A Salute to Graduates | Judaism’s five-piece framework for finding a career that fits

Whatever career we choose determines how we spend a large part of our lives. Work that really fits us, that taps into our reservoir of potential and challenges us to become our best, can make all the difference in our quality of life.

It is encouraging to know that the struggle to find a good match between who we are and the work we do is not a new one. Bachye Ibn Pakudei, in his classic work titled “Duties of the Heart,” written around the year 1040 in Spain, deals with this issue and offers a brilliant, five-piece framework for finding a career that really fits. Here it is:

1. Does it pull you? Just like a cat is drawn to mice, and a hawk is attracted to birds, so too within each of us is a nature and a desire for a particular livelihood.

2. Does it match your resources? A bird that captures fish possesses a long beak and extended thighs. A lion that tears apart other animals for food has powerful teeth and claws. So, too, our physiol-ogy and character are more suited

for certain types of work than others.

3. Are you willing to invest? Each profession has its hurdles to overcome, its entering price that needs to be paid before it can be practiced. Medicine requires many years of study. Professional sports require years of serious training. When considering what you want to do, ask yourself if you are willing to pay the price it takes.

4. Do you have a desire in it? Passion may not always be there, but for you to love your work that level of vitality, of absorption, needs to be there at least some of the time.

5. Keep the faith — emunah — that once all the above line up and you have committed yourself to whatever path it is, you will meet with success. Don’t get derailed the first time you get challenged or even knocked down. Dig deep and stay the course.

If we want the pride of great work, we must choose our path carefully. An easy way to remember the five essential pieces is with the acronym PRIDE:

P — does it pull you?

R — does it match your resources?

I — are you willing to make the


D — do you engage in it with desire?

E — do you have faith, emunah?

But knowing how to choose well is not enough. We need to understand the four common obstacles that lie in the way of being true to ourselves, and how to overcome them, in order not to lose the race before we even begin.

Approval and disapproval: We sometimes use career as a means through which to gain the approval or avoid the disapproval of those whose opinions we care about. This may be a parent, a mentor or even the society we are part of. This is normal and natural, but can end up being very expensive. Remember that no approval, outside of our own, is worth the price of our life.

Fear: Going for our greatest life often demands that we step out of our comfort zone and do things that are not yet familiar or comfortable. This can be scary. As human beings we crave certainty and safety, and dealing with the uncomfortable challenges this need. We need to remember that in every process of growth darkness always precedes light (the Zohar). Know that when we summon the courage to break through the clouds that we face, on the other side a sun is waiting.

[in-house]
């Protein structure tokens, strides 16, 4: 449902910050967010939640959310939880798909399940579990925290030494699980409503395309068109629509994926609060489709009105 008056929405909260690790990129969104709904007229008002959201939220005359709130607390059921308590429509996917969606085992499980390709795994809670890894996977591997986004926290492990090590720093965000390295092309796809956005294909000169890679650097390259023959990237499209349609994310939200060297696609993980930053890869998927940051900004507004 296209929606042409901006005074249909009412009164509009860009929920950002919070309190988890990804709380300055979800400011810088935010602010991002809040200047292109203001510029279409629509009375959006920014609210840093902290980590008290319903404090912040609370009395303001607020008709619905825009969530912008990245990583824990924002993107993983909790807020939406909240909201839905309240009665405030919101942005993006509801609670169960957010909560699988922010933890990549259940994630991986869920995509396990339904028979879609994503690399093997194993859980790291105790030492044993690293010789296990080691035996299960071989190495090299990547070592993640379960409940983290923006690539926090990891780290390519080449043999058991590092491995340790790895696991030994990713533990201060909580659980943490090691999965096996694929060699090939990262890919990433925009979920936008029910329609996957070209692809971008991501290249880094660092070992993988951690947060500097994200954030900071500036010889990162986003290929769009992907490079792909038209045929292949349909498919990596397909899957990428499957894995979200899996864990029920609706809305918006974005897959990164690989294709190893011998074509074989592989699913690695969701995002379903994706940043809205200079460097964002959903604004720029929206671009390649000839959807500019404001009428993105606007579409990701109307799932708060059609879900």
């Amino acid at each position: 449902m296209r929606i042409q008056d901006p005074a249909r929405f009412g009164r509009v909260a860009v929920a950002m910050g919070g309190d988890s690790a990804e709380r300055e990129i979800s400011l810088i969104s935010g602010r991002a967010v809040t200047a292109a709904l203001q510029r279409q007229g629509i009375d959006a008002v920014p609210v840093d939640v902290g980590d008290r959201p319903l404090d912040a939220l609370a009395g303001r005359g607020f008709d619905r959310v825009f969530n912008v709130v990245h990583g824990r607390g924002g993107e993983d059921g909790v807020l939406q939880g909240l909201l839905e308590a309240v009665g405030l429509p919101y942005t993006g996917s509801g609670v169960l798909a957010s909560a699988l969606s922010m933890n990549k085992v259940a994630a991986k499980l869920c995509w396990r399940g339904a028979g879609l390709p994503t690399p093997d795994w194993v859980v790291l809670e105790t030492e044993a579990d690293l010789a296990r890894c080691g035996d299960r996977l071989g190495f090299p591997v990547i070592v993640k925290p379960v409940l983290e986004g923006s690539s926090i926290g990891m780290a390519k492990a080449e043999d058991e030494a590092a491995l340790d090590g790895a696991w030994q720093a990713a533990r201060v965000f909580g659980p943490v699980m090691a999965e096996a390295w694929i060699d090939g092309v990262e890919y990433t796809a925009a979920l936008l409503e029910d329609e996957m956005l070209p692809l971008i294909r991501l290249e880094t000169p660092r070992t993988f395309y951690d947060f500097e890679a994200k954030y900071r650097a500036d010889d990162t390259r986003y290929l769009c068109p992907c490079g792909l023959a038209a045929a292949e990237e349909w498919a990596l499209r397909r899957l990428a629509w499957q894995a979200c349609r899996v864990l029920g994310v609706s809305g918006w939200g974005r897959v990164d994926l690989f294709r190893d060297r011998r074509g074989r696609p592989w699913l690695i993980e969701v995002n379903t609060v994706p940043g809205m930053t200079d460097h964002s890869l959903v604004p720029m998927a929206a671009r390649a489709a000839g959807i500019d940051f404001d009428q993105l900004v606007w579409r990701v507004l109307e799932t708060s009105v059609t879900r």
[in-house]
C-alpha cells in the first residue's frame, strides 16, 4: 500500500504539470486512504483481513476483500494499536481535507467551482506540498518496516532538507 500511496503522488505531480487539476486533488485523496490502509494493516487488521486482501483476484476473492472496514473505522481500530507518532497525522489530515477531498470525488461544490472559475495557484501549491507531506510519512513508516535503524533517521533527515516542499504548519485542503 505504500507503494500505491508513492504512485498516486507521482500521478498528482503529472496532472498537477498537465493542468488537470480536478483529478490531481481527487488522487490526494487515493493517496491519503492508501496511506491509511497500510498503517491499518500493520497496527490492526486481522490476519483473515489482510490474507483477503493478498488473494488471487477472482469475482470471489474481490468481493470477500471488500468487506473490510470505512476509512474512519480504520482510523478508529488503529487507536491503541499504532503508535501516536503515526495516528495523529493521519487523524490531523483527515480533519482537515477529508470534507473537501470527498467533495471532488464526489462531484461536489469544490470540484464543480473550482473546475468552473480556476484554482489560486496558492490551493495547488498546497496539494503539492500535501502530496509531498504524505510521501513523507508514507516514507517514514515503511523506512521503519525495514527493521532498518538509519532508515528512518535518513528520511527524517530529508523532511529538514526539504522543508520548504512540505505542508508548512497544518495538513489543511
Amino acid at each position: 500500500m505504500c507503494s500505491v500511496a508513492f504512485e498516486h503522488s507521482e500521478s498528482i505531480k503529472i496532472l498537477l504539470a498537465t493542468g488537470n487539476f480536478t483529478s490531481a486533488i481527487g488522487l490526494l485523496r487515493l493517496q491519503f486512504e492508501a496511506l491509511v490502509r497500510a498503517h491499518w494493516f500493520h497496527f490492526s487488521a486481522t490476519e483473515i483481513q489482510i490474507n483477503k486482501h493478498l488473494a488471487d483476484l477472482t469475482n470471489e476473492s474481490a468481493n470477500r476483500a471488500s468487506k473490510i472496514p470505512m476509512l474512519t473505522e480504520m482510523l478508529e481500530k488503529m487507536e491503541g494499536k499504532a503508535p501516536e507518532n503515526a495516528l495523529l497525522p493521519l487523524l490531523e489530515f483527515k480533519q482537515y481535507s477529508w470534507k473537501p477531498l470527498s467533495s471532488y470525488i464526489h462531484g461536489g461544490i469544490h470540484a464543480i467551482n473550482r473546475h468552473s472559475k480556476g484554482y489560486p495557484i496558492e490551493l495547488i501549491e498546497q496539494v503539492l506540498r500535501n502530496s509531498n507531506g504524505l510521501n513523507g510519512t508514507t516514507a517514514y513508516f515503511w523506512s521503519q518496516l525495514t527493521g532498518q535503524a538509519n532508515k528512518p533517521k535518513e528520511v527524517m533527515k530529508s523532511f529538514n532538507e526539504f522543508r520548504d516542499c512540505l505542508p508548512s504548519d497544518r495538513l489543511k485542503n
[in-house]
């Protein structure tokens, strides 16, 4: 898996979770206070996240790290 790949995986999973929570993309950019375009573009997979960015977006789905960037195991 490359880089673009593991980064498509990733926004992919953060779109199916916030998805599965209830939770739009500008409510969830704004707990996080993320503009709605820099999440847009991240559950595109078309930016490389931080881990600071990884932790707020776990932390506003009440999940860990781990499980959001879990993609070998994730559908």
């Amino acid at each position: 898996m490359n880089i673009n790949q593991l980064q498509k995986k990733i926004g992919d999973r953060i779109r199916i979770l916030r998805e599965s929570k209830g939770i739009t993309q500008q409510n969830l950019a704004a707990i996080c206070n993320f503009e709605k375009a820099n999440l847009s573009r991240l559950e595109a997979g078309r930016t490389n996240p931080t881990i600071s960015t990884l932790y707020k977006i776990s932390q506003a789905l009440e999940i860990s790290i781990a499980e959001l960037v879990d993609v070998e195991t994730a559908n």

Failure: No one likes failing. As a result, many never even try. When we feel like holding back because we might fail, we need to remember Thomas Edison. He tried more than a thousand different models before succeeding in making the light bulb. When asked whether he got discouraged by his many failures, he replied that he never failed; he just learned one more way not to make a light bulb.

So often the things that don’t go right are our best teachers. Ask any really successful person and they will tell you that it is was only by making mistakes and learning from them that they were able to reach the achievements that they did.

Giving up too soon: It usually takes a significant amount of time and a lot of hard work to achieve our dreams. Often, we underestimate what it takes. As a result, when things don’t happen as easily or as quickly as we would like, we feel like giving up.

When this happens we need to remember Bachye Ibn Pakudei and keep the faith. Let us refuse to accept less from ourselves. As long as we keep on climbing, one day we will stand on top of that mountain of our dreams and marvel at how we got there.

Finding a career that fits is one of life’s greatest opportunities. When we find the endeavor that pulls us, matches our natural resources and inspires us with a vision of who we can become, our tremendous wellsprings of energy have the channel they need to rise up and brighten the world. Run with the PRIDE formula and shine. n

Rabbi Benjamin Rapaport
grew up in Great Neck, N.Y. and received his rabbinic ordination from Beth Medrash Govoha in Lakewood, N.J. He lives and works in Jerusalem, where he counsels individuals and groups to help them discover and develop their talents and abilities. This piece previously appeared at Aish.com.